The Times of Israel liveblogged Sunday’s developments as they unfolded.

New ministers assume office

Jewish Home MK Ayelet Shaked formally enters office as justice minister, vowing to find “the right balance” between the Knesset and courts.

“The justice system is one of the founding principles of our democracy, and I will not bring it down, but I will make sure that it does not erode the powers of the legislative and executive branches,” she says. “I will work to boost the standing of the Knesset.”

Jewish Home leader Naftali Bennett hands over the Economy Ministry to Shas leader Aryeh Deri.

Deri says, according to the Walla news website: “When I sat at the cabinet meeting on Thursday [sic] I looked right and left and noticed that I am the most veteran [politician] there. When I was interior minister, Netanyahu was a young MK who came from the UN.”

Earlier, Kulanu’s Yoav Galant officially became housing minister.

Ex-housing minister Uri Ariel (Jewish Home) urged him to increase construction in order to lower housing prices, primarily in the capital.

“We have two central issues in the office: one is building units in Israel with a focus on prices, and I will emphasize Jerusalem, which deserves special mention. I wish you success in building up Jerusalem.”

Likud’s Miri Regev, entering office as culture and sports minister, addresses the ongoing FIFA dispute and says politics and sports must not mix.

PM says ‘no room for racism’ in Israel

Speaking at a memorial for Ethiopians who died en route to Israel, Netanyahu says he will form a special ministerial committee this week to address all issues of discrimination and racism.

“We will bring a comprehensive plan to the government to assist you in every way,” the prime minister says. “There is no room for racism and discrimination in our society, none.”

Netanyahu says that a meeting he had with community leaders earlier this month to discuss the issues was “emotional and moving.”

“We will turn racism into something contemptible and despicable. There are societies that have succeeded in rising above this filth.”

Following his meeting with the Ethiopian community two weeks ago, Netanyahu vowed to “fight racism and discrimination in any way possible.”

The prime minister also acknowledges the hardships the community faced making it to Israel.

“In Jerusalem we heard your cry,” Netanyahu says, “the whole nation heard it; I did as well.”

Read the full report here.

‘US raid killed 32 IS members, including 4 leaders’

A US special forces raid in eastern Syria killed 32 members of the Islamic State jihadist group, including four leaders, a monitoring group says.

“The US operation killed 32 members of IS, among them four officials, including IS oil chief Abu Sayyaf, the deputy IS defence minister, and an IS communications official,” says Rami Abdel Rahman, head of the Syrian Observatory for Human Rights.

US officials have said “about a dozen” people were killed in the operation on Friday night, which was conducted by Iraq-based US commandos in order to capture Abu Sayyaf.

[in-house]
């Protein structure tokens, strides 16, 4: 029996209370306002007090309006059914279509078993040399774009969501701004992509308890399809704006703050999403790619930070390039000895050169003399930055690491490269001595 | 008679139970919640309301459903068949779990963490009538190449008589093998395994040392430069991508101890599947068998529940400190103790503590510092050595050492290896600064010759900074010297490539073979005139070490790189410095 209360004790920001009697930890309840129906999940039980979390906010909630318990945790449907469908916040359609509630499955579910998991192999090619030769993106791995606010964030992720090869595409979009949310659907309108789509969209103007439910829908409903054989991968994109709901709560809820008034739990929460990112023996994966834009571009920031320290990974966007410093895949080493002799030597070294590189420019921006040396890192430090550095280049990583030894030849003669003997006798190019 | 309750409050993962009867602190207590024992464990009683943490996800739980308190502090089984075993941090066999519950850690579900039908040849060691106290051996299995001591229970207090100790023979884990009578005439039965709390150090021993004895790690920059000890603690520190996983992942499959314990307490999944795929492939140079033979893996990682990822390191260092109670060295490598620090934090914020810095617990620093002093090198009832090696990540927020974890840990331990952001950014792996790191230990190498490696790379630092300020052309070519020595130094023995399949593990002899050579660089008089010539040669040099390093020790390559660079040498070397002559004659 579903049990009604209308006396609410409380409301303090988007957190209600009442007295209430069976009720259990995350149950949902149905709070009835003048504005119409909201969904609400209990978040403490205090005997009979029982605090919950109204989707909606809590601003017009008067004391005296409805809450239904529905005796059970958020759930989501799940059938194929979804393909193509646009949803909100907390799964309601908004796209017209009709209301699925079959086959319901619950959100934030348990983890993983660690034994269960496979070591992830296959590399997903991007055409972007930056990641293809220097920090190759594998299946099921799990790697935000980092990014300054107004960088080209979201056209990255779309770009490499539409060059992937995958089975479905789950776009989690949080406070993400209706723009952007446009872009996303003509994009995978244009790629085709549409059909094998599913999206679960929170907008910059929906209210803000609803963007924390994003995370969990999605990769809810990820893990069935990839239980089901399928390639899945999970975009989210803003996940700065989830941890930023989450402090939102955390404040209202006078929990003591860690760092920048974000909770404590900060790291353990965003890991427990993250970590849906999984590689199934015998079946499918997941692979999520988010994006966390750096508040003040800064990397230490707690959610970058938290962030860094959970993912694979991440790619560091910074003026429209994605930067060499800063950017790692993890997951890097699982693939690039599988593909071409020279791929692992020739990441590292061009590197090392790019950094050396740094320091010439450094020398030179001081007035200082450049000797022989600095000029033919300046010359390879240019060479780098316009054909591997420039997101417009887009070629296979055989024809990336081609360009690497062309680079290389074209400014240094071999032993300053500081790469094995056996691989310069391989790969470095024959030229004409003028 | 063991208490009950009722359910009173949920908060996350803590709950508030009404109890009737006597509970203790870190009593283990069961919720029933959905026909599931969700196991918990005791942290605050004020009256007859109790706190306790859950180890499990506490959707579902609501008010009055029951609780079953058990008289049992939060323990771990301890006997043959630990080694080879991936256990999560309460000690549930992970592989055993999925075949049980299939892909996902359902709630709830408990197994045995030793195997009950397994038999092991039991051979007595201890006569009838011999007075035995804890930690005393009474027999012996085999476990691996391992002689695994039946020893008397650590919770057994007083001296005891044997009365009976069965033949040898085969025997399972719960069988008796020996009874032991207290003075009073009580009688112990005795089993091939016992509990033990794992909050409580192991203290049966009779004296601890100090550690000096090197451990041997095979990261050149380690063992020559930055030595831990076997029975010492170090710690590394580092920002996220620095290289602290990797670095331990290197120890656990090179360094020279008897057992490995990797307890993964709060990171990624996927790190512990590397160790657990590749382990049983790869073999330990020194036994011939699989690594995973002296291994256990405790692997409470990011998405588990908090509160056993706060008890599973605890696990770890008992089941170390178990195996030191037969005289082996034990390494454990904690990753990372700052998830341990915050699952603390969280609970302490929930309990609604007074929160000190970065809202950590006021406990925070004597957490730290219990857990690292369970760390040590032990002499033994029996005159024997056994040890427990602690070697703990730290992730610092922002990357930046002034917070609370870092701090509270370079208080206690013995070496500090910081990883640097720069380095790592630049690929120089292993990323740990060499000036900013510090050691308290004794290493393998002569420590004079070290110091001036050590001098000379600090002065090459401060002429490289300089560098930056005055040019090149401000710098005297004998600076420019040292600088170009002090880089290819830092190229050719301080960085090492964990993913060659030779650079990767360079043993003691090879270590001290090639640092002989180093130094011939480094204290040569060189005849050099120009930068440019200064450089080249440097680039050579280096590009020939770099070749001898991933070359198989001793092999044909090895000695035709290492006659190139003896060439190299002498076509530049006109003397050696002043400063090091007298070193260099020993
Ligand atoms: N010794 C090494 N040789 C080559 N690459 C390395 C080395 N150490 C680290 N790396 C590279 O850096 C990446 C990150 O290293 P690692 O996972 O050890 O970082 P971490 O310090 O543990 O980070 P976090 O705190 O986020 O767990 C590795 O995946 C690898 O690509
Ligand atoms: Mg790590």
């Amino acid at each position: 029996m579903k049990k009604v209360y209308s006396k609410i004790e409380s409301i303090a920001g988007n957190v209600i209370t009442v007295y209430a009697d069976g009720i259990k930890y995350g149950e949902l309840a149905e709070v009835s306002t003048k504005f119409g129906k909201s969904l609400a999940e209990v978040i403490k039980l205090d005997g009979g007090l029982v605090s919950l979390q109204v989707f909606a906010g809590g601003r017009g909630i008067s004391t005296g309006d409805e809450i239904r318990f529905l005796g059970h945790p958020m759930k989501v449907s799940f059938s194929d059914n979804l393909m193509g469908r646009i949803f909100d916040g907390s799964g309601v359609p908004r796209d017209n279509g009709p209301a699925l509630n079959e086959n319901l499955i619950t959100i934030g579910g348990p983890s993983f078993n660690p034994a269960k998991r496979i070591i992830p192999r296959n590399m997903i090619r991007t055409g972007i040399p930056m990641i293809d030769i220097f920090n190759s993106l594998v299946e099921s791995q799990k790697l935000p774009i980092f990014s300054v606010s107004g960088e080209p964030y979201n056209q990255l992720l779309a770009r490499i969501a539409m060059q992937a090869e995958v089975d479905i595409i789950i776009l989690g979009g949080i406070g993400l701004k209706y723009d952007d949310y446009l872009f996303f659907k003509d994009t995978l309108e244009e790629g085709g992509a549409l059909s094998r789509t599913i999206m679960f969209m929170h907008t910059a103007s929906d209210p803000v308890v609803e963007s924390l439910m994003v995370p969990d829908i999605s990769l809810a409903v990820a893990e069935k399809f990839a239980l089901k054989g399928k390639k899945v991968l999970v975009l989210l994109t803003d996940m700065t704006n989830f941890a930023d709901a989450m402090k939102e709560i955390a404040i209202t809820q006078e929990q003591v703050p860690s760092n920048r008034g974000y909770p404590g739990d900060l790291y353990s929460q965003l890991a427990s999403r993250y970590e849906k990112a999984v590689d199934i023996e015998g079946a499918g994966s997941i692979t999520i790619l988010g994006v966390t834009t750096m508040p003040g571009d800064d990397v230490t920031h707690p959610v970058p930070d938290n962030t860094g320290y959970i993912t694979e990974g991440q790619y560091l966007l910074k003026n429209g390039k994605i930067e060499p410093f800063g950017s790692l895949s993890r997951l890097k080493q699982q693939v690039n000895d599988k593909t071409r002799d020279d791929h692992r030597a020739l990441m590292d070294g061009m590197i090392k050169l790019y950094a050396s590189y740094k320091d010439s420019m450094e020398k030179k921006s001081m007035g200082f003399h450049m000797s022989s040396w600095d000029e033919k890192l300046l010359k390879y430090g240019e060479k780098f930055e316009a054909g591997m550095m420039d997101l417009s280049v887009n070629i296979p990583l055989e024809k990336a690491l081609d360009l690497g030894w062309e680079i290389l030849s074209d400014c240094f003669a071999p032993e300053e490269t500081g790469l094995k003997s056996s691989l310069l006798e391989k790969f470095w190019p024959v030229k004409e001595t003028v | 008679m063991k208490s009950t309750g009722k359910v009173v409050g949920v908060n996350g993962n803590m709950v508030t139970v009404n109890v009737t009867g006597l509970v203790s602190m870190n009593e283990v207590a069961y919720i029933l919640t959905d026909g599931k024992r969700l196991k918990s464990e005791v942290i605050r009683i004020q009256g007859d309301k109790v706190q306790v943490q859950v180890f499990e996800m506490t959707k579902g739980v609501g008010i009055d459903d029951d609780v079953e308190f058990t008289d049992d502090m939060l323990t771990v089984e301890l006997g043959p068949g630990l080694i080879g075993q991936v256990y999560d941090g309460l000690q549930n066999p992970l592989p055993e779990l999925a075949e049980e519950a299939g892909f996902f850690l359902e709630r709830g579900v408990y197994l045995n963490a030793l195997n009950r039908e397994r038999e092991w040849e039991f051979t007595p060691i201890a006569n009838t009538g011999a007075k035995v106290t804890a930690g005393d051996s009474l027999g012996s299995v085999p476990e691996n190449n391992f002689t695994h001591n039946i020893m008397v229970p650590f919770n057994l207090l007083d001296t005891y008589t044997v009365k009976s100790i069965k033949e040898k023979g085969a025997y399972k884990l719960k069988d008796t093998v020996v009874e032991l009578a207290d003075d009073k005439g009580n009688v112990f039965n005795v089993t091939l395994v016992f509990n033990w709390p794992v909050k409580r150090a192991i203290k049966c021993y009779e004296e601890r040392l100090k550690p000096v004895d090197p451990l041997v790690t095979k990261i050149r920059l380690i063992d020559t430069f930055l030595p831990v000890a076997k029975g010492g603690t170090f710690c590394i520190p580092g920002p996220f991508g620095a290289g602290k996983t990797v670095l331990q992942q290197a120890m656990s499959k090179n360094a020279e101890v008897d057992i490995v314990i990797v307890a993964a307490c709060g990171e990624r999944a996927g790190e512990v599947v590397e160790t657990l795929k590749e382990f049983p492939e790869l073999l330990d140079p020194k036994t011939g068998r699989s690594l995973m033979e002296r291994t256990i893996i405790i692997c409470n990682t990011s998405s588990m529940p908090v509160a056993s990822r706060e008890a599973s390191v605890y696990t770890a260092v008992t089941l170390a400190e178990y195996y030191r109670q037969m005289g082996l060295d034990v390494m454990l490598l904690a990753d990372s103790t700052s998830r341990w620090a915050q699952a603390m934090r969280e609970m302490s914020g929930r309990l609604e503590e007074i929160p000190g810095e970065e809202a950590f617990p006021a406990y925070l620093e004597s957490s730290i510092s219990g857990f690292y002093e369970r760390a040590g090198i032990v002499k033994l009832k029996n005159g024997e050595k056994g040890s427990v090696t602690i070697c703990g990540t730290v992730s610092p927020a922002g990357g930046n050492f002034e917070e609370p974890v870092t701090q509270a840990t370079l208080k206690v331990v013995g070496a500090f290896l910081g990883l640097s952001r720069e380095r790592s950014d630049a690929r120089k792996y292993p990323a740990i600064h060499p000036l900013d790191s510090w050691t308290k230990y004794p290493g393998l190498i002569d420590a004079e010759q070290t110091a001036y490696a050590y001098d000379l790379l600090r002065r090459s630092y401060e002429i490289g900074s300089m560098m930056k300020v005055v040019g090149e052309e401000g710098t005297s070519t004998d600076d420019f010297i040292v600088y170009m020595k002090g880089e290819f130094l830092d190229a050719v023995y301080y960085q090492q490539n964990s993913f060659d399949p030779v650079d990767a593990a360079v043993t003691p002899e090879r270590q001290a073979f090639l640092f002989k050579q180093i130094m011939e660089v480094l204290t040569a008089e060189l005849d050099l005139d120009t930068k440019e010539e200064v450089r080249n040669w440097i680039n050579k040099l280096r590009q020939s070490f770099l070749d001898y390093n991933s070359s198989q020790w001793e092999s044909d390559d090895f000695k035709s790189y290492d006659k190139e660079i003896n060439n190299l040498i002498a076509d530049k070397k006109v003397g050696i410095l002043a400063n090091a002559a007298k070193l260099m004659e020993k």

Abdel Rahman says three of the four leading officials killed in the raid were from North Africa, but that the IS communications official was Syrian.


Thousands at funeral of Gush Emunim leader

Thousands of people are attending the funeral of Gush Emunim leader Rabbi Moshe Levinger in Hebron.

President Reuven Rivlin is in attendance.

Levinger died on Saturday. He was 80.

Rabbi Moshe Levinger pictured at the Hashmonaim settlement, in October 2007. (Yossi Zamir/Flash90)

Rabbi Moshe Levinger pictured at the Hashmonaim settlement, October 2007. (Yossi Zamir/Flash90)

Uri Ariel barred from Temple Mount

Agriculture Minister Uri Ariel is prevented by police from entering the Temple Mount, Israel Radio reports.

Police reportedly fear Ariel’s visit would spark riots at the holy site.

Minister Uri Ariel on the Temple Mount on March 16, 2014 (photo credit: Uri Ariel's spokesman's office)

Minister Uri Ariel on the Temple Mount on March 16, 2014 (Uri Ariel’s spokesman’s office)

Palestinian nuns gain sainthood

Two 19th-century nuns on Sunday become the first Palestinians to gain sainthood during an open-air mass celebrated by Pope Francis in St Peter’s Square attended by Palestinian Authority President Mahmoud Abbas.

The pontiff urges the faithful to follow the “luminous example” of the two 19th-century sisters and two others, from France and Italy, who are canonized along with them on a sunny spring morning.

Marie Alphonsine Ghattas was born in 1843 in Jerusalem during its rule by the Ottoman Empire, and died there during the British mandate period in 1927.

19th century Catholic nuns Miriam Bawardy (L) and Marie Alphonsine Ghattas (R) are to be canonized by Pope Francis May 17, 2015. (Screen capture: Latin Patriarchate of Jerusalem)

19th century Catholic nuns Miriam Bawardy (L) and Marie Alphonsine Ghattas (R) are to be canonized by Pope Francis May 17, 2015. (Screen capture: Latin Patriarchate of Jerusalem)

She was beatified — the final step before canonization — in 2009.